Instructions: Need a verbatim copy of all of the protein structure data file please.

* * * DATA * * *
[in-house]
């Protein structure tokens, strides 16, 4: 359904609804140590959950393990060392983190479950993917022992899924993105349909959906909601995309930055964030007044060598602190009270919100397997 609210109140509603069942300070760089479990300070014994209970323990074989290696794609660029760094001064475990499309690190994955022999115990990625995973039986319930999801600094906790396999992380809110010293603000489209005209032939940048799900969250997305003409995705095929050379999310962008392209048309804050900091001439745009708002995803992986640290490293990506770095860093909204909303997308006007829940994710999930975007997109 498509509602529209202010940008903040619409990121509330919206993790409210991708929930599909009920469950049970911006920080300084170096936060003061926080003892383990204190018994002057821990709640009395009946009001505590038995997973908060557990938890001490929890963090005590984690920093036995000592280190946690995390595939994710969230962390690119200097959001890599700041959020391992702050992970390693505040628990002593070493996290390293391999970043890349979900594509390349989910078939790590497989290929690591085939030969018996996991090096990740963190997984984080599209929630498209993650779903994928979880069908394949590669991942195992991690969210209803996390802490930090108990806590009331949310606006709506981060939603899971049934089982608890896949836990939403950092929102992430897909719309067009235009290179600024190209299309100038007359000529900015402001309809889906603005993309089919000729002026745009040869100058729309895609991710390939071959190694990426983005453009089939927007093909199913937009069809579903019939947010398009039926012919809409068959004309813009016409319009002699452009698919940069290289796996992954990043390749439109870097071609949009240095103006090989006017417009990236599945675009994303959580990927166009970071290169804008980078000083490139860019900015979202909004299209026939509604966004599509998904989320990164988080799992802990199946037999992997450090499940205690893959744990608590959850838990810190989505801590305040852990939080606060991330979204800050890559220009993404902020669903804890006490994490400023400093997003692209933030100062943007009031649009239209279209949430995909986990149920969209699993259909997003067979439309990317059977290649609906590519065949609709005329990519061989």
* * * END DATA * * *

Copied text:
[in-house]
């Protein structure tokens, strides 16, 4: 359904609804140590959950393990060392983190479950993917022992899924993105349909959906909601995309930055964030007044060598602190009270919100397997 609210109140509603069942300070760089479990300070014994209970323990074989290696794609660029760094001064475990499309690190994955022999115990990625995973039986319930999801600094906790396999992380809110010293603000489209005209032939940048799900969250997305003409995705095929050379999310962008392209048309804050900091001439745009708002995803992986640290490293990506770095860093909204909303997308006007829940994710999930975007997109 498509509602529209202010940008903040619409990121509330919206993790409210991708929930599909009920469950049970911006920080300084170096936060003061926080003892383990204190018994002057821990709640009395009946009001505590038995997973908060557990938890001490929890963090005590984690920093036995000592280190946690995390595939994710969230962390690119200097959001890599700041959020391992702050992970390693505040628990002593070493996290390293391999970043890349979900594509390349989910078939790590497989290929690591085939030969018996996991090096990740963190997984984080599209929630498209993650779903994928979880069908394949590669991942195992991690969210209803996390802490930090108990806590009331949310606006709506981060939603899971049934089982608890896949836990939403950092929102992430897909719309067009235009290179600024190209299309100038007359000529900015402001309809889906603005993309089919000729002026745009040869100058729309895609991710390939071959190694990426983005453009089939927007093909199913937009069809579903019939947010398009039926012919809409068959004309813009016409319009002699452009698919940069290289796996992954990043390749439109870097071609949009240095103006090989006017417009990236599945675009994303959580990927166009970071290169804008980078000083490139860019900015979202909004299209026939509604966004599509998904989320990164988080799992802990199946037999992997450090499940205690893959744990608590959850838990810190989505801590305040852990939080606060991330979204800050890559220009993404902020669903804890006490994490400023400093997003692209933030100062943007009031649009239209279209949430995909986990149920969209699993259909997003067979439309990317059977290649609906590519065949609709005329990519061989």